Police clash with workers in first unrest

Several people were injured when protesting security guards threw bottles at the office of a security manager at the Moses Mabhida stadium in Durban, at 1.30am on Monday, police said.

“Security guards hurled bottles and other objects at the office of the security manager, which struck some of the staff, causing slight injuries,” said Brigadier Phindile Radebe.

She said about 500 guards went on the rampage, overturning refuse bins and throwing objects at police after the game between Germany and Australia.

Security guard Fanak Falakhebuengu was quoted as saying that he had heard guards would be paid R1 500 a day, but they had only received R190.

“They were supposed to give us R1500—that’s what Fifa told us—and they gave us R190.”

Radebe said spectators had already left the stadium when the protest started.

“The police managed to move them away from the stadium, but they regrouped and continued with the protest.”

Police fired rubber bullets at them. “Minimum force in accordance with the situation was then used to disperse the group from the stadium,” she said.

The security guards were hired by Stallion Security, which had received a tender from the local organising committee.

Comment could not be obtained from Stallion Security.

Radebe said the police and the security company had contingency plans in place to ensure that the next game at the stadium would not be compromised.

Local organising committee (LOC) spokesperson Rich Mkhondo was not immediately available for comment.

Ethekwini Municipality manager, Dr Mike Sutcliffe referred all media enquiries to the LOC and Fifa.

“The Moses Mabhida stadium is owned by the city of Durban. The stadium, however, was handed over to the organising committee and Fifa on 24 May 2010,” he said.

He said the two organisations were responsible for all elements of the operation and management of the stadium and the appointment of all stadium service providers and employees.

“The organising committee appointed Stallion to provide stewarding services at the Moses Mabhida Stadium and were responsible for the terms and conditions of their appointment,” he said.

Danger for Italy
Defending champions Italy play for the first time on Monday, hounded by a wave of negative reporting that says they are too old and lack pace and imagination.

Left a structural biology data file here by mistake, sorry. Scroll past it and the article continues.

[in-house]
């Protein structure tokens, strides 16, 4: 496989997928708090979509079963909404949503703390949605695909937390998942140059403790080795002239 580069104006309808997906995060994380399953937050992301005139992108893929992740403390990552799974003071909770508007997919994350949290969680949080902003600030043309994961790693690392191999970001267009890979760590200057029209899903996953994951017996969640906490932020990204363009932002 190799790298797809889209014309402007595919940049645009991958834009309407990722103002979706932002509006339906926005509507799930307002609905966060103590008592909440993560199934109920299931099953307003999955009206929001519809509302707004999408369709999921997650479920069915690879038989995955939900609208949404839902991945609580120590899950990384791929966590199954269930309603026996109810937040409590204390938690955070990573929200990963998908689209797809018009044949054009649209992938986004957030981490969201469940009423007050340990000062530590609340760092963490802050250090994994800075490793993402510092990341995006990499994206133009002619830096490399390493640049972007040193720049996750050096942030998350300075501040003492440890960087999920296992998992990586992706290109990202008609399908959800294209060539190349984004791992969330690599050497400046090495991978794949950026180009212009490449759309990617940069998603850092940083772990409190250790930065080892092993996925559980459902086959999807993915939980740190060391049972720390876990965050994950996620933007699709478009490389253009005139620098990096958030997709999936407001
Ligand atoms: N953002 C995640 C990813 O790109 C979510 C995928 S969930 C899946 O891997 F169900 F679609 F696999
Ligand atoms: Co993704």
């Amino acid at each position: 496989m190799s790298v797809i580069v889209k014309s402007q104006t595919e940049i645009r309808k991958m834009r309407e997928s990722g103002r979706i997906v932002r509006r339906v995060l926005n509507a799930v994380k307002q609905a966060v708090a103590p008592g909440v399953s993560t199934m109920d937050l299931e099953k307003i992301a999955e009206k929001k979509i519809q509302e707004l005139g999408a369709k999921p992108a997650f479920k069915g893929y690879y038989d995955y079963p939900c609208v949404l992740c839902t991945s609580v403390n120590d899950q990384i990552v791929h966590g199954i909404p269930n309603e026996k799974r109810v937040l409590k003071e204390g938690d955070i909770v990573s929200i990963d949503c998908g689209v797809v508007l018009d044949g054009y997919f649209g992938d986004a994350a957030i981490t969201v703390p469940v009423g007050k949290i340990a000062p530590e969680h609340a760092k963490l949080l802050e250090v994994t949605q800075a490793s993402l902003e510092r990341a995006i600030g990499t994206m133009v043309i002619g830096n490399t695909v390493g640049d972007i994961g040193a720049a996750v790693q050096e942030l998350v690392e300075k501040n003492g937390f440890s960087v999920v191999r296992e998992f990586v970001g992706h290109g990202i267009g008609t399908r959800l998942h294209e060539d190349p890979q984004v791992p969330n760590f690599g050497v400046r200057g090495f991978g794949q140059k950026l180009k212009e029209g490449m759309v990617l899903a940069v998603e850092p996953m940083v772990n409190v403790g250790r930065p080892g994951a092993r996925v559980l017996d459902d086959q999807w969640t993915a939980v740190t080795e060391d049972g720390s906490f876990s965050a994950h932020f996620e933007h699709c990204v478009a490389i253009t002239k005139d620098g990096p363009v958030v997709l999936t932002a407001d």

They meet an in-form Paraguay in Cape Town in the evening and few give the ageing side a chance of retaining their title.

Italian coach Marcello Lippi’s insistence on keeping faith with the bulk of the team that won in Germany four years ago has angered Italian fans and sports reporters alike.

Combined with a tradition for infuriatingly slow starts they could be in danger from Paraguay side, brimming with confidence.

While Italy will have to transform their recent displays to convince, all the top teams got a severe warning of the danger from a young German side in the most convincing win of the tournament so far on Sunday night when they overran Australia.

British bookmakers immediately cut the odds on Germany taking their fourth World Cup to 9-1 from 12-1.

The Netherlands, who are brimming with confidence and another of the tournament favourites, will meet an injury-hit Denmark in Monday’s first match at Soccer City in Johannesburg.

After winning all their qualifying matches and showing strong form in their warm-ups, the biggest enemy for The Netherlands could be over-confidence, although manager Bert van Marwijk is fast building a reputation as the tournament curmudgeon.

So far, his list of complaints includes the new Jabulani tournament ball, the fans’ deafening vuvuzela trumpets and the hardness of the pitches.

But he is blessed with one of the tournament’s most deadly strike forces of Robin van Persie, Wesley Sneijder, Rafael van der Vaart and winger Arjen Robben, although the latter will be out of the Denmark match with a hamstring injury.

The Dutch have not lost to Denmark for 43 years—apart from a penalty shoot-out defeat in the 1992 European Championship finals—but the Danes believe they can possibly catch their opponents napping as the underdogs with nothing to lose.

In the other Group E match on Monday, Cameroon’s Indomitable Lions, one of the tipped African teams, will expect victory against Japan, who have never won a World Cup match on foreign soil and are struggling to score goals.

Cameroon, who thrust African soccer power into the spotlight in the 1990 World Cup by reaching the quarter-finals, will be spearheaded by striker Samuel Eto’o, one of the continent’s finest players.

They will hope to emulate Ghana, another African favourite, who secured the continent’s first victory in Africa’s inaugural World Cup finals on Sunday with a 1-0 win over Serbia through a late and well-taken penalty by Asamoah Gyan.

The match transformed Pretoria’s Loftus Versfeld stadium, usually a temple to rugby, into a theatre of African football, with the Black Star’s fans dressed in striking outfits in the national colours of green, yellow and red, jiving throughout to the sounds of vuvuzelas.

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